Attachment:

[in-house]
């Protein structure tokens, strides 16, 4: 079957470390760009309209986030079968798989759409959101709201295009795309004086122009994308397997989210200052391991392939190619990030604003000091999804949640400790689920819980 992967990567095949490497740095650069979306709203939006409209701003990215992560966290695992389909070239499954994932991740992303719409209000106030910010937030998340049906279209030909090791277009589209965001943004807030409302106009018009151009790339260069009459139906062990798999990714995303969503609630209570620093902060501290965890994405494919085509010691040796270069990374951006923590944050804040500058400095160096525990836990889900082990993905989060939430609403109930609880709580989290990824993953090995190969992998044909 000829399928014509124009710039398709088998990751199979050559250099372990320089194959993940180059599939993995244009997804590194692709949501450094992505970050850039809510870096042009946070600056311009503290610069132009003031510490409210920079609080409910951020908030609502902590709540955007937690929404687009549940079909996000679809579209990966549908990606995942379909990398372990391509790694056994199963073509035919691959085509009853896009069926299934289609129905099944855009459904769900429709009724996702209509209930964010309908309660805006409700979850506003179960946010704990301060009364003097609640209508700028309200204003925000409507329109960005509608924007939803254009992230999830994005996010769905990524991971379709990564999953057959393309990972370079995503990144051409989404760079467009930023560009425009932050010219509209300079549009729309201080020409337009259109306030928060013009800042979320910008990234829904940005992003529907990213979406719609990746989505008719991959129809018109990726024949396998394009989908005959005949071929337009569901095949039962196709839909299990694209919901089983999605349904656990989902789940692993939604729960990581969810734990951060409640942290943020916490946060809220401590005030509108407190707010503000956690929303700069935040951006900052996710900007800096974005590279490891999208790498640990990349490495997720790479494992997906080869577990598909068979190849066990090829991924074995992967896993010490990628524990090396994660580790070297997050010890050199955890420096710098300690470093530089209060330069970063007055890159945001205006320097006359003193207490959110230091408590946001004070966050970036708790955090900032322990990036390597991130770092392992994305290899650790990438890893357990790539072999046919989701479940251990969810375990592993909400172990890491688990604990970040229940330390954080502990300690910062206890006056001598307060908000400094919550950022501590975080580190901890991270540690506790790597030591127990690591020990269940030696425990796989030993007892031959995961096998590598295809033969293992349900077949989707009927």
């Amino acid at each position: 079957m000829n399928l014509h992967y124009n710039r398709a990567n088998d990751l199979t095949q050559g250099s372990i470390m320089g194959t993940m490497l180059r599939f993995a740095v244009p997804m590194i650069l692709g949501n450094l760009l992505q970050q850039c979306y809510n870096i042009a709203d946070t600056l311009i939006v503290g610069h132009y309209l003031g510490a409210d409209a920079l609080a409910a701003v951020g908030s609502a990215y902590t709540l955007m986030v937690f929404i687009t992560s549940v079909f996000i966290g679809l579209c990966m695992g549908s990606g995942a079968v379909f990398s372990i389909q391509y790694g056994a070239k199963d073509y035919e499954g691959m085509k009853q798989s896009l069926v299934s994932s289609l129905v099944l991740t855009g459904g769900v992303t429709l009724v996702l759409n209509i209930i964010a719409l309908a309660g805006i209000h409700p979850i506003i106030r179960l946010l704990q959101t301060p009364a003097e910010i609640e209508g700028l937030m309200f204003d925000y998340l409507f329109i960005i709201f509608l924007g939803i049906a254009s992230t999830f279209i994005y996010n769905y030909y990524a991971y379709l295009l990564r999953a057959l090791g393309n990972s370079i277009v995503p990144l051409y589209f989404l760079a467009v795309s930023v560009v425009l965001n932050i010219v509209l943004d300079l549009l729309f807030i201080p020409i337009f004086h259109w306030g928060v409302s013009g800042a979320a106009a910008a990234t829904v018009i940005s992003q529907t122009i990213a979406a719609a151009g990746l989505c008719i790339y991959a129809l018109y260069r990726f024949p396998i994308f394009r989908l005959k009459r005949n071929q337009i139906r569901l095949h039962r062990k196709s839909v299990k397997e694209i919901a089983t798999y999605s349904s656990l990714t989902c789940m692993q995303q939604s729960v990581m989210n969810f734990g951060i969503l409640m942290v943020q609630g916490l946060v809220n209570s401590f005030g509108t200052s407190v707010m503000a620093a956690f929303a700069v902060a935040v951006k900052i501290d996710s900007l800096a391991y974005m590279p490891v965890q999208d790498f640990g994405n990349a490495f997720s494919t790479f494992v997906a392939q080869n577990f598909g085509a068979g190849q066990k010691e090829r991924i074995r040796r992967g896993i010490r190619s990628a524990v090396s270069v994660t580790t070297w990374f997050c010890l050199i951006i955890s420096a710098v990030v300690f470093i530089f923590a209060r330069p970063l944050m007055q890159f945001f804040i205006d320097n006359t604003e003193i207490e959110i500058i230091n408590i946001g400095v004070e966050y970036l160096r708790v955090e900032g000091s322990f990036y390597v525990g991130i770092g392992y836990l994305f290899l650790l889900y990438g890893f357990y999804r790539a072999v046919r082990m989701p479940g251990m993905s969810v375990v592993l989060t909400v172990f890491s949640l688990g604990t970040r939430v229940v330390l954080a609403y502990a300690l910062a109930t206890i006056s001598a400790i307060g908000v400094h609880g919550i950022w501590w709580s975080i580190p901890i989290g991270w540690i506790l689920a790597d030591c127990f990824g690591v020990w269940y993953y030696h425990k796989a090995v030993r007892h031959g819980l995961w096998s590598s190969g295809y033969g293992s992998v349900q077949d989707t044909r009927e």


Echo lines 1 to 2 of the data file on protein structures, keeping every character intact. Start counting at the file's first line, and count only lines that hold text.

[in-house]
């Protein structure tokens, strides 16, 4: 079957470390760009309209986030079968798989759409959101709201295009795309004086122009994308397997989210200052391991392939190619990030604003000091999804949640400790689920819980 992967990567095949490497740095650069979306709203939006409209701003990215992560966290695992389909070239499954994932991740992303719409209000106030910010937030998340049906279209030909090791277009589209965001943004807030409302106009018009151009790339260069009459139906062990798999990714995303969503609630209570620093902060501290965890994405494919085509010691040796270069990374951006923590944050804040500058400095160096525990836990889900082990993905989060939430609403109930609880709580989290990824993953090995190969992998044909 000829399928014509124009710039398709088998990751199979050559250099372990320089194959993940180059599939993995244009997804590194692709949501450094992505970050850039809510870096042009946070600056311009503290610069132009003031510490409210920079609080409910951020908030609502902590709540955007937690929404687009549940079909996000679809579209990966549908990606995942379909990398372990391509790694056994199963073509035919691959085509009853896009069926299934289609129905099944855009459904769900429709009724996702209509209930964010309908309660805006409700979850506003179960946010704990301060009364003097609640209508700028309200204003925000409507329109960005509608924007939803254009992230999830994005996010769905990524991971379709990564999953057959393309990972370079995503990144051409989404760079467009930023560009425009932050010219509209300079549009729309201080020409337009259109306030928060013009800042979320910008990234829904940005992003529907990213979406719609990746989505008719991959129809018109990726024949396998394009989908005959005949071929337009569901095949039962196709839909299990694209919901089983999605349904656990989902789940692993939604729960990581969810734990951060409640942290943020916490946060809220401590005030509108407190707010503000956690929303700069935040951006900052996710900007800096974005590279490891999208790498640990990349490495997720790479494992997906080869577990598909068979190849066990090829991924074995992967896993010490990628524990090396994660580790070297997050010890050199955890420096710098300690470093530089209060330069970063007055890159945001205006320097006359003193207490959110230091408590946001004070966050970036708790955090900032322990990036390597991130770092392992994305290899650790990438890893357990790539072999046919989701479940251990969810375990592993909400172990890491688990604990970040229940330390954080502990300690910062206890006056001598307060908000400094919550950022501590975080580190901890991270540690506790790597030591127990690591020990269940030696425990796989030993007892031959995961096998590598295809033969293992349900077949989707009927």